4. Urban High School Student Engagement Through CincySTEM iTEST Projects

    Science.gov (United States)

    Beckett, Gulbahar H.; Hemmings, Annette; Maltbie, Catherine; Wright, Kathy; Sherman, Melissa; Sersion, Brian

    2016-12-01

    This paper focuses on the notable heightening of underrepresented students' engagement in STEM education through project-based learning CincySTEM iTEST projects. The projects, funded by an iTEST NSF grant, were designed and facilitated by teachers at a new STEM urban public high school serving low-income African-American students. Student engagement conceptualized as a psychological process involving affective and behavioral participation in classroom activities was evaluated through a mixed-methods approach. Findings indicate that affective and behavioral participation was significantly enhanced when project activities utilized digital devices in hands-on investigations of real-world project activities. Explanations for the success of CincySTEM iTEST projects are presented in the conclusion along with challenges for sustainability.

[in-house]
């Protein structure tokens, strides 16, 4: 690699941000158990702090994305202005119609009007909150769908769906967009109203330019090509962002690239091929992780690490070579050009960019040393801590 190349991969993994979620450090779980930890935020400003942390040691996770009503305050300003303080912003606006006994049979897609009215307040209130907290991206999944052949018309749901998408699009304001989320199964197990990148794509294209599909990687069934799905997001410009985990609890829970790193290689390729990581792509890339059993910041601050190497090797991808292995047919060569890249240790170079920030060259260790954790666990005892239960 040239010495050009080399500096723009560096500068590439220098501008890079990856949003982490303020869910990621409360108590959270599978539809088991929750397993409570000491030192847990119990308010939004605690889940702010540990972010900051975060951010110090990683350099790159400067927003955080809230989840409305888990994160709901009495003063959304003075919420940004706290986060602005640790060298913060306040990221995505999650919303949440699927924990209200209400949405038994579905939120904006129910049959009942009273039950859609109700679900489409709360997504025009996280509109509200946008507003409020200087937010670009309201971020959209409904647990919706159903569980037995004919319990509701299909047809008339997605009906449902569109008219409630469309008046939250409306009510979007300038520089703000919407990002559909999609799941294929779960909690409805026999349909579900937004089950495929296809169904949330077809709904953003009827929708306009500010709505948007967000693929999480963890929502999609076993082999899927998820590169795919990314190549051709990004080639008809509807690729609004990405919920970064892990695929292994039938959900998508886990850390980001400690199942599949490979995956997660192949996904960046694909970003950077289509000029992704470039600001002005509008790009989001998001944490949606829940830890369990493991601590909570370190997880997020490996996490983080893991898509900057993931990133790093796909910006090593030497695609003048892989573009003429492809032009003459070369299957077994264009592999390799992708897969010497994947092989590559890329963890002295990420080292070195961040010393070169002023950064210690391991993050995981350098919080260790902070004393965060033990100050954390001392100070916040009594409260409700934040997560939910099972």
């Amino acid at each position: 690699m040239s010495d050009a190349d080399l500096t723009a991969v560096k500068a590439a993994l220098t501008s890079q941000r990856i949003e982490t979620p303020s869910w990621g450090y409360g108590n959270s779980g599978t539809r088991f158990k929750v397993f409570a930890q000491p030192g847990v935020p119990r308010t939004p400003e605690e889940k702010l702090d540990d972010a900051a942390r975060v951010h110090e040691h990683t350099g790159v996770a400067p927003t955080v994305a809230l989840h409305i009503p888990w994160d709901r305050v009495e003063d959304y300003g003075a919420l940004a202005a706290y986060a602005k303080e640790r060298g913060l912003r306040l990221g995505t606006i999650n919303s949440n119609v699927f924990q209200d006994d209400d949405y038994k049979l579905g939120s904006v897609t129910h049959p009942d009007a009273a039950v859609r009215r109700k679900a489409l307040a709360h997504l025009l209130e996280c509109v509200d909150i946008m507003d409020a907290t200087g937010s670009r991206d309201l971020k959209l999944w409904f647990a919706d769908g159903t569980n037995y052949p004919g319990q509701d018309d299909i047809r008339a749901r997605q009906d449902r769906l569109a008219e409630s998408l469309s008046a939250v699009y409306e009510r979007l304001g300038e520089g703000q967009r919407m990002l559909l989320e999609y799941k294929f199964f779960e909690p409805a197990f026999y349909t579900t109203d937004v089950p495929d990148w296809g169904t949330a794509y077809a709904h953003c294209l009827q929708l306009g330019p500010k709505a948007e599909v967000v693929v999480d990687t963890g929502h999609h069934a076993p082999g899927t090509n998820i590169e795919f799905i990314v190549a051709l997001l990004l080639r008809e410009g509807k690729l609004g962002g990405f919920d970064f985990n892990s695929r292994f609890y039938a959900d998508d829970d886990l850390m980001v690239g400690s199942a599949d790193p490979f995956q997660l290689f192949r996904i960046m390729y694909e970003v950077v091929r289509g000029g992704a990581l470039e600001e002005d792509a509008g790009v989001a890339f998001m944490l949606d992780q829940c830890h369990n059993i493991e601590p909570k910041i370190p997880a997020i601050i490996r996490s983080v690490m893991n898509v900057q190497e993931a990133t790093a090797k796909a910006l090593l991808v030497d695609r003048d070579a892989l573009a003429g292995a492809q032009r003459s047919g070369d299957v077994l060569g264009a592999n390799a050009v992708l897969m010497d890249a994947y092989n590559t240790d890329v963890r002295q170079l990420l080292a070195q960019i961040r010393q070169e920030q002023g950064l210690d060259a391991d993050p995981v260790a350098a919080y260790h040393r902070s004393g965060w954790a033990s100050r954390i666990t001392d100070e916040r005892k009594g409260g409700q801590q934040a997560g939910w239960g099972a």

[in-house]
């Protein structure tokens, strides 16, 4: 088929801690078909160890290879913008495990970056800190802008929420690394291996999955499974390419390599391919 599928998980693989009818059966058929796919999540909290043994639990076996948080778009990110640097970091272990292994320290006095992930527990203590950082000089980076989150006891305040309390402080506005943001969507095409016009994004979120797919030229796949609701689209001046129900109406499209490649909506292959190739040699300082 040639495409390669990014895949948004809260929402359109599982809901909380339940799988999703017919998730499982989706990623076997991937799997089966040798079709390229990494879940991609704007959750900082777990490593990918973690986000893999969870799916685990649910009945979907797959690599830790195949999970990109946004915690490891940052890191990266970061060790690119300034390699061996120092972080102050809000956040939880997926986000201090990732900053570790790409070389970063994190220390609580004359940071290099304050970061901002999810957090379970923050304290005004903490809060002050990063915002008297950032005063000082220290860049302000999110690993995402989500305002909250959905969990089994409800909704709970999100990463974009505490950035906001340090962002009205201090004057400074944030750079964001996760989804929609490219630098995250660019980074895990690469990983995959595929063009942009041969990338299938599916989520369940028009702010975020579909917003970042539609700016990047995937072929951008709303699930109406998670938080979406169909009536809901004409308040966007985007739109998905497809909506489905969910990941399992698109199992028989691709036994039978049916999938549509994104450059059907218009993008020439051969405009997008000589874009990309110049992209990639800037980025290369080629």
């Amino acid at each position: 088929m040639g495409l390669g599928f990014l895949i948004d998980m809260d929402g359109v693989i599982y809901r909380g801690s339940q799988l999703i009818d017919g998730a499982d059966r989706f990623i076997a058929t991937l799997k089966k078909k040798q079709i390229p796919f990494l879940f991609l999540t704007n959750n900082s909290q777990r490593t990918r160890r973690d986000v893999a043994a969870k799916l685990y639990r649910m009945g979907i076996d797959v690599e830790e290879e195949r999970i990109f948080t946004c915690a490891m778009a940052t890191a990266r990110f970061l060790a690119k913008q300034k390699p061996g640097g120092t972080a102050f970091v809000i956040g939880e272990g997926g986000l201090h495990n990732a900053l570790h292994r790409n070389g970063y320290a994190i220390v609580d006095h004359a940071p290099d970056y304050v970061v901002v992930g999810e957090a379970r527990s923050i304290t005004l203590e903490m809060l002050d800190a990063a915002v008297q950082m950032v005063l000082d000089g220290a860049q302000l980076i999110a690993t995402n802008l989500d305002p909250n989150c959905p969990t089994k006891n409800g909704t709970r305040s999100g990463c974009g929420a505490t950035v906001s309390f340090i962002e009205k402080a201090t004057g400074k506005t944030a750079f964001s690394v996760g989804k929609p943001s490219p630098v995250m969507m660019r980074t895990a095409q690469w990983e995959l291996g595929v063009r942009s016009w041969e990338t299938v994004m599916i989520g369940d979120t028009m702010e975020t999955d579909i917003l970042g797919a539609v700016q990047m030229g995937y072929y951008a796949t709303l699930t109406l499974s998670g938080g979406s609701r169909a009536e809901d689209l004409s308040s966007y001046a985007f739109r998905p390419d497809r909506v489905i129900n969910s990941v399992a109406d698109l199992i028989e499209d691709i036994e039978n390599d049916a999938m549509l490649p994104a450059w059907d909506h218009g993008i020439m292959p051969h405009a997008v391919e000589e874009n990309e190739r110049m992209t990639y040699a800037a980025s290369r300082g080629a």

5. Urban High School Student Engagement Through CincySTEM iTEST Projects

    Science.gov (United States)

    Beckett, Gulbahar H.; Hemmings, Annette; Maltbie, Catherine; Wright, Kathy; Sherman, Melissa; Sersion, Brian

    2016-08-01

    This paper focuses on the notable heightening of underrepresented students' engagement in STEM education through project-based learning CincySTEM iTEST projects. The projects, funded by an iTEST NSF grant, were designed and facilitated by teachers at a new STEM urban public high school serving low-income African-American students. Student engagement conceptualized as a psychological process involving affective and behavioral participation in classroom activities was evaluated through a mixed-methods approach. Findings indicate that affective and behavioral participation was significantly enhanced when project activities utilized digital devices in hands-on investigations of real-world project activities. Explanations for the success of CincySTEM iTEST projects are presented in the conclusion along with challenges for sustainability.

  6. Student engagement with a content-based learning design

    Directory of Open Access Journals (Sweden)

    Brenda Cecilia Padilla Rodriguez